• the date of completion of the claimant's work;
  • if filed by a subcontractor, the name of the person with whom he contracted, and the dates on which formal notice of intention to file a claim was given;
  • if filed by a contractor under a contract or contracts for an agreed sum, an identification of the contract and a general statement of the kind and character of the labor or materials furnished;
  • a detailed statement of the kind and character of the labor or materials furnished, or both, and the prices charged for each thereof (unless there is an agreed sum);
  • the amount or sum claimed to be due; and
  • a description of the improvement and of the property claimed to be subject to the lien as may be reasonably necessary to identify them.

Once a claim is filed by a subcontractor, he or she must give formal notice of the lien to the owner within one (1) month. 49 P.S. § 1502(a)(2). Service is made according to original process rules, and an Affidavit of Service of Notice of Claim must be filed with the Prothonotary within 20 days of such service.

Service tip: If you are requesting the Sheriff to serve the lien claim, you should provide an Affidavit for the Deputy to sign upon service in addition to the standard Order for Service which should be completed fully with specific service instructions. “Failure to serve such notice or to file the affidavit of service within the times specified shall be sufficient ground for striking off the claim." 49 P.S. § 1502(a)(2) (emphasis added).

Claims may be amended, although none shall be permitted to be filed which attempts to substitute properties or parties, or increase the aggregate amount of the claim after the time for filing a claim has expired. 49 P.S. § 1504.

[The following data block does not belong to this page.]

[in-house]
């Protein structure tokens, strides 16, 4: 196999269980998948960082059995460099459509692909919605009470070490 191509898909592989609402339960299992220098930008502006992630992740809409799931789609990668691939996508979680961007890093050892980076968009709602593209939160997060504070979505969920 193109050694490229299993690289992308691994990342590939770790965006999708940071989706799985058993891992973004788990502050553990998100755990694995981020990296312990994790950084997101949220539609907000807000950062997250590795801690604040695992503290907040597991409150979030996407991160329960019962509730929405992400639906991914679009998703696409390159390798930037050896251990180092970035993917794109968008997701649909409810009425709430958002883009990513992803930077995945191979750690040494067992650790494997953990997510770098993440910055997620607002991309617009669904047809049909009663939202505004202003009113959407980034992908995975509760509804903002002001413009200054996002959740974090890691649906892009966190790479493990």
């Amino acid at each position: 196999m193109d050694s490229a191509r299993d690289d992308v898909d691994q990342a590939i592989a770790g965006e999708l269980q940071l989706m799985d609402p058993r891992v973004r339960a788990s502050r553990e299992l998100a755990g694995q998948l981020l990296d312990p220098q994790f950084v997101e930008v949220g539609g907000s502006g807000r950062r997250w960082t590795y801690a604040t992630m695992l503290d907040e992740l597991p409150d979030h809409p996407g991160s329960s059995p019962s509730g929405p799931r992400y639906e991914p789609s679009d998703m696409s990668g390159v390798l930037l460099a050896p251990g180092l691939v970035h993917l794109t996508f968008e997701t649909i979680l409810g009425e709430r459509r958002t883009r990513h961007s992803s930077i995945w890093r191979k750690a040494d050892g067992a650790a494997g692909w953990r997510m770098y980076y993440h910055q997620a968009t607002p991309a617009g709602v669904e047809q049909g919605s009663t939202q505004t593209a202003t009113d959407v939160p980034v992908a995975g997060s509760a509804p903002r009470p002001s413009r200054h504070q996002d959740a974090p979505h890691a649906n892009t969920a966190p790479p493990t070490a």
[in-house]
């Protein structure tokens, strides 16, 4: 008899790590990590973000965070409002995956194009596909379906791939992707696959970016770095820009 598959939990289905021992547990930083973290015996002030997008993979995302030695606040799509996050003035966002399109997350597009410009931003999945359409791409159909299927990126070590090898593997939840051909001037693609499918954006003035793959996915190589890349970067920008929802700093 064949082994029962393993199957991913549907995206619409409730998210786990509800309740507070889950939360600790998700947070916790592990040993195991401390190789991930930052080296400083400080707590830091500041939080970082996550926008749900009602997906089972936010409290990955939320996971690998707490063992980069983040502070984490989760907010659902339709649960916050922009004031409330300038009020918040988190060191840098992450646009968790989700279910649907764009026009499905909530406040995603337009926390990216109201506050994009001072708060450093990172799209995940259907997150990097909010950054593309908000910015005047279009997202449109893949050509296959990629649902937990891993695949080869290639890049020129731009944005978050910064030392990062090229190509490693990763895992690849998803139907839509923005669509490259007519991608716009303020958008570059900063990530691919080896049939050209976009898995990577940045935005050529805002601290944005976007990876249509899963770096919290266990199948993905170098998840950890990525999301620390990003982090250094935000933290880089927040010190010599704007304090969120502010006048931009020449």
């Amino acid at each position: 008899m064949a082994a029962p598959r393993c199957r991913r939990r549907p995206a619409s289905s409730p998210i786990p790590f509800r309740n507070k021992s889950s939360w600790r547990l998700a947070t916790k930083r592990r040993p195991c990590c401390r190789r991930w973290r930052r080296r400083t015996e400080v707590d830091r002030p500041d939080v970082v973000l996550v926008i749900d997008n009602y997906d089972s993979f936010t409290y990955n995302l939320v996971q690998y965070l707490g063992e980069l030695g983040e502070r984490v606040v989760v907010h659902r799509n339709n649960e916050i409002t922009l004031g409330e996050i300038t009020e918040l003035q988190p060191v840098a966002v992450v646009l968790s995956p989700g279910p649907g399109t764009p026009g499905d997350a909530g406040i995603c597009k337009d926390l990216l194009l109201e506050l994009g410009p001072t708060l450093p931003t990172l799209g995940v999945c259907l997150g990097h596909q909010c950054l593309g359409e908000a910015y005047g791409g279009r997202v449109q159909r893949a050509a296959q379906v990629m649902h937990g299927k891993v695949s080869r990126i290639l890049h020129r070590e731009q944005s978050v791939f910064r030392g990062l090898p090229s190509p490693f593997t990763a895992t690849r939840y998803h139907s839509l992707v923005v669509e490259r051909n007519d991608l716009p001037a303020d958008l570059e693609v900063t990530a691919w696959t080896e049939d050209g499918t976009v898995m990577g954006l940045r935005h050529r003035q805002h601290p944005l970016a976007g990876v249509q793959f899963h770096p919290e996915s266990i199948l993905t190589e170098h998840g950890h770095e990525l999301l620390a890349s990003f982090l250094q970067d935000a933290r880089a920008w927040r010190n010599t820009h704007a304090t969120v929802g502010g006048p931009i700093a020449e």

Once a lien claim is filed and perfected, it relates back to either the date of filing of an alteration/repair subcontractor’s claim; the date of visible commencement of an erection/construction contractor’s or subcontractor’s work; or the date materials were furnished by a materialman.

Owners and/or contractors retain certain procedural tools in defense of mechanics’ liens. First, and after completion of a subcontractor’s work, owners and/or contractors may proactively file a rule in the appropriate county court of common pleas requiring a named subcontractor to file any mechanics’ lien within 30 days “or be forever barred from so doing." 49 P.S. § 1506(a). Second, where a contractor or subcontractor has already filed a formal claim in court, a party may file preliminary objections pleading an exemption, an immunity or a failure to comply with the procedural mechanics’ liens rules. 49 P.S. § 1505. Unlike typical preliminary objections in civil cases, however, failure to file them in a mechanics’ lien proceeding does not constitute any waiver of issues or defenses in subsequent proceedings. Id.

Additional resources provided by the author

The Pennsylvania Mechanics’ Lien Law, 49 P.S. § 1101 et seq.